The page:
Tarzan & Jane's Kids Add An Interesting Element To 'The Legend Of Tarzan'

Tarzan is swinging into theaters once again. The classic character was a huge draw at the movies during Hollywood's golden age, but he hasn't had a big budget, wide release since the 1999 Disney animated classic, Tarzan. Now, Tarzan finally gets another potential blockbuster live action treatment with The Legend of Tarzan, which puts a new spin on the character. This time around, Tarzan and his wife Jane have been living in London for a decade when they're lured back to the African jungle. A lot of interesting new details are added that aren't present in Disney's version, including Tarzan and Jane having a child together. But how many kids have Tarzan and Jane had over the course of their long history together?

It depends upon who's writing the character. Tarzan was created by Edgar Rice Burroughs, who published his first novel about the character in 1912. The third book in Burroughs' original series, 1914's The Beasts of Tarzan, introduces Jack Clayton, the son of Jane and Tarzan. Jack takes on the name Korak, gorilla for "killer," and spends part of his youth living in the jungle separated from his parents, becoming a similar type of wild man to his father. Korak is easily the most common depiction of Tarzan and Jane's son, and is a pretty well-known character in his own right. Korak has shown up in tons of Tarzan-related media like movies, books, and comics, but some of the best-known Tarzan films actually replaced the character with a different son.

The popular series of 12 Tarzan movies that starred Johnny Weissmuller as the King of the Jungle and introduced many of the concepts fans now recognize in the character, like the iconic yell, did not include Korak. Instead, Tarzan and Jane adopt a son and call him "Boy" in the series. Boy features in eight of the Weissmuller films, beginning in 1939's Tarzan Finds a Son! and concluding with 1947's Tarzan and the Huntress.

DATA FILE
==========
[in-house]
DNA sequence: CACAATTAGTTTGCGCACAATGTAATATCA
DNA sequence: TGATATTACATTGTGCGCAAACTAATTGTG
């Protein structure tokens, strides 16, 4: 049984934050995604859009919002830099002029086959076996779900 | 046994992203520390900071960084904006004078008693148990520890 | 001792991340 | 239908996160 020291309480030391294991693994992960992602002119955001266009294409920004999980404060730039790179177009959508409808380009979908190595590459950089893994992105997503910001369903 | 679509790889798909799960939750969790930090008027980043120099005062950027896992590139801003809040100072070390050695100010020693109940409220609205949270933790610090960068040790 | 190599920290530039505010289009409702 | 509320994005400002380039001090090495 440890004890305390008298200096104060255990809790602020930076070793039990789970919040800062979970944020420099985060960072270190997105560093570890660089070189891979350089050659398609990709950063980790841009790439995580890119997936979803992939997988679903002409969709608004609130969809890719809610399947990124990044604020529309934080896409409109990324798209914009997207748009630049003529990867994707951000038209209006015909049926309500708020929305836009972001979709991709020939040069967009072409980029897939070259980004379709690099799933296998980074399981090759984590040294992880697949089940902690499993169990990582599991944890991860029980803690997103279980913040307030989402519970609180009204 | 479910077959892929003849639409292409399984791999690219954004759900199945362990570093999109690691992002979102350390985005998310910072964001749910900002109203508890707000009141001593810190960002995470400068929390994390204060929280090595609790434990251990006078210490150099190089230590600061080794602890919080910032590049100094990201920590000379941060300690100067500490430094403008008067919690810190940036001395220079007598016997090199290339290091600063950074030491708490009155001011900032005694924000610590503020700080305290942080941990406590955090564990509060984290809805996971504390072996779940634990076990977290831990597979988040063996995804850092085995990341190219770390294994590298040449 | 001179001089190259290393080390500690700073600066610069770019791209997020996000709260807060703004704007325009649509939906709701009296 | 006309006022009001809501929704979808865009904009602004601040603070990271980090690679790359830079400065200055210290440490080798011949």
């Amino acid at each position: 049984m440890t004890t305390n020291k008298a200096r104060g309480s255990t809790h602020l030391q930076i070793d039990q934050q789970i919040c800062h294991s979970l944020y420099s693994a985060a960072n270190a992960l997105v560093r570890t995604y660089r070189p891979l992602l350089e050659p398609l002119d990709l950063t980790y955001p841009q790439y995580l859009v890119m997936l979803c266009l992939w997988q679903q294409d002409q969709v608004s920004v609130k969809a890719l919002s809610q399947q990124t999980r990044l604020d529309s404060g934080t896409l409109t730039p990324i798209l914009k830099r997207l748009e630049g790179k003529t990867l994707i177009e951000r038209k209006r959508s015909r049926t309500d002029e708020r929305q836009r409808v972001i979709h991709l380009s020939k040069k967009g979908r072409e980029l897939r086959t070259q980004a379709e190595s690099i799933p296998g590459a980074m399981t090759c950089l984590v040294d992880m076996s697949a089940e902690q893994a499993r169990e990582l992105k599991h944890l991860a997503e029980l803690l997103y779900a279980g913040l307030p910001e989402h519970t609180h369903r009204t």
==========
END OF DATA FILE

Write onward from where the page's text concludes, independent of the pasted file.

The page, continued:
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Another adopted son of Tarzan and Jane, Bunduki, is introduced in a self-titled 1975 book by J.T. Edson that was authorized by the Burroughs estate. James "Bunduki" Gunn is adopted by a more elderly Tarzan and Jane at the age of two after his own parents are murdered. Not surprisingly, Bunduki grows up to be a king of the jungle-type character, but here's where things get weird: He ends up marrying Dawn Drummond-Clayton, who is the daughter of Korak and granddaughter of Tarzan. So basically, Bunduki marries his own niece. I get that you're a wild man, but c'mon, Bunduki.

So when considering the number of Tarzan's children, most fans would probably go with the most classic depiction of Korak, who was created by Burroughs and who has shown up in several forms of media. And though no name is given to the baby in The Legend of Tarzan, my money's on him growing up to be Korak should the movie get a sequel.

Images: Warner Bros. Pictures; Wikimedia Commons